Code Name: S.T.E.A.M., in which a cadre of 12 literary heroes, led by former president Abraham Lincoln, engages in tactical warfare against aliens out of a Lovecraft tale, is one of the freshest and most inventive games developed in the last decade. Sadly, its novel—and novelistic—features apply only to the gameplay, which is often better on paper than in design. The game’s decision to utilize a steampunk aesthetic is no excuse for the lack of electric thrills in the by-the-book narrative, and players are likely to find themselves struggling to find the energy to plod through some of the more frustrating maps.
For the most part, S.T.E.A.M. is a positively charming title, mixing the third-person strategic maneuvers of Valkyria Chronicles with the comic weaponry of, say, Mario Kart 8. Moby-Dick’s Queequeg attacks with penguins that waddle over to foes before exploding with the comic grace of a Monty Mario Kart 8Python sketch, while Tom Sawyer uses an extending punching glove to keep foes at bay; other joke weapons include the movement-stifling Bananapult and the distraction-creating Rattling Gun. The problem is that the maps require a deadly serious strategy that’s at odds with the game’s comic-book presentation and lighthearted tone. S.T.E.A.M. is simultaneously too smart and silly for its own good.
A lot of thought clearly went into each level, especially some of the more vertical environments, like a scalable series of bookshelves in the Miskatonic University and a desert, though not deserted, canyon in Monument Valley. But because players are limited to seeing the map from each character’s perspective and can only swap out party members between missions, the game abuses the strategic art of trial and error. Many areas are all but impossible without the right team composition, and this is compounded by the unfair usage of enemy re-enforcements, who have a tendency to appear in the middle of a player’s four-person squad. (To be fair, this is a problem present in most tactical games, especially Intelligent Systems’ Advance Wars and Fire Emblem.)
Unless a player’s favorite part of chess is waiting for their opponent to take their turn, S.T.E.A.M. might just end up wrinkling their brain.
It feels great when a team has been properly assembled, such that The Wizard of Oz’s Scarecrow can use a mischievously planted pumpkin to stun enemies who’ve been drawn to Randolph Carter’s “unspeakable lure,” while Queen Calafia uses a series of long-ranged missile strikes to wipe them all out, making the most of extra actions granted to her by the Tin Man’s support ability. Getting to step into the giant ABE (Anthropomorphized Battle Engine) to participate in battles against kaiju Devastators is a blast, even if these bonus battles rarely last more than a minute. Far more common, sadly, is that players will miss out on an ambush because they can’t jump over a gap or will open themselves up to counterattack after inexplicably missing a clearly targeted weak point. Even mid-mission save points create problems. Each can only be used once, but because they can also recharge the team’s health and steam (action points) for a fee, players will constantly be gambling with regard to the right time to activate each station. Considering that there’s only one save slot, a poor decision on one of the larger maps can easily wipe out an hour of hard work.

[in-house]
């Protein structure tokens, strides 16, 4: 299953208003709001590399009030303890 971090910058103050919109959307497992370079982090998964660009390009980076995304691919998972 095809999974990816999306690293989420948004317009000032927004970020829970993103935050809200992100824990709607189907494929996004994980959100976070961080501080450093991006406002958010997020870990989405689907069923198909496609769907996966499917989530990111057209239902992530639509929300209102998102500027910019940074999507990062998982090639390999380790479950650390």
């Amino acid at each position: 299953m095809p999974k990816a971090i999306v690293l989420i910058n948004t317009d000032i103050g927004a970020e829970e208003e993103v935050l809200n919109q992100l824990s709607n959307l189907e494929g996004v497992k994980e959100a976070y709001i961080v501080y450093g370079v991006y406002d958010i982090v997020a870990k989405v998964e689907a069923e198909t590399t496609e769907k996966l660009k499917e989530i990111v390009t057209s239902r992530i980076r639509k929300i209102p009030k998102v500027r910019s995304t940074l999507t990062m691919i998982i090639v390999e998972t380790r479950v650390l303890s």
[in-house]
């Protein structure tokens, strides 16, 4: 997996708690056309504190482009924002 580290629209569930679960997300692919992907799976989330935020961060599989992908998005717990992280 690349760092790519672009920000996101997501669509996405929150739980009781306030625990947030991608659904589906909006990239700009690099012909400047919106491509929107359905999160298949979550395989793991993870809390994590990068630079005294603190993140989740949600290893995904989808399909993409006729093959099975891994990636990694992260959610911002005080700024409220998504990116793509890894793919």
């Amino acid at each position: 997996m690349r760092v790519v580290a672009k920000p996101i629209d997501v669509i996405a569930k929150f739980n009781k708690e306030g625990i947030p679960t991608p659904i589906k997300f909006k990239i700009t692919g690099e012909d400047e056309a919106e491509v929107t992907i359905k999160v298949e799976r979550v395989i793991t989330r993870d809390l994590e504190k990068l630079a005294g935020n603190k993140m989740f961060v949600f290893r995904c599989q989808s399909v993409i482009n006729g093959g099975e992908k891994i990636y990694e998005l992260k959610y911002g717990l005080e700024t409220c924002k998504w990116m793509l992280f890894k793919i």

S.T.E.A.M. presents itself with sheer exuberance and, in the spirit of the classic patriotic comic books it models itself after (just ask heroes John Henry and Henry Fleming), a sense of infinite possibility. But time and again, brutal counterattacks are the only reward for those who heroically leap into the fray, which forces players to slowly scout out the map. Worse, by tying equipment upgrades to the number of coins and hidden cogs collected, the game penalizes savvy players who find safe, but loot-free, shortcuts. The majority of discoveries, such as the way in which an overhead zeppelin can inexplicably be used to shelter troops from mortar fire, are likelier to be accidental than strategic. The game forces you to play on its terms, without ever really explaining what those are, and while there’s something to be said for patience and precision, unless a player’s favorite part of chess is waiting for their opponent to take their turn, S.T.E.A.M. might just end up wrinkling their brain.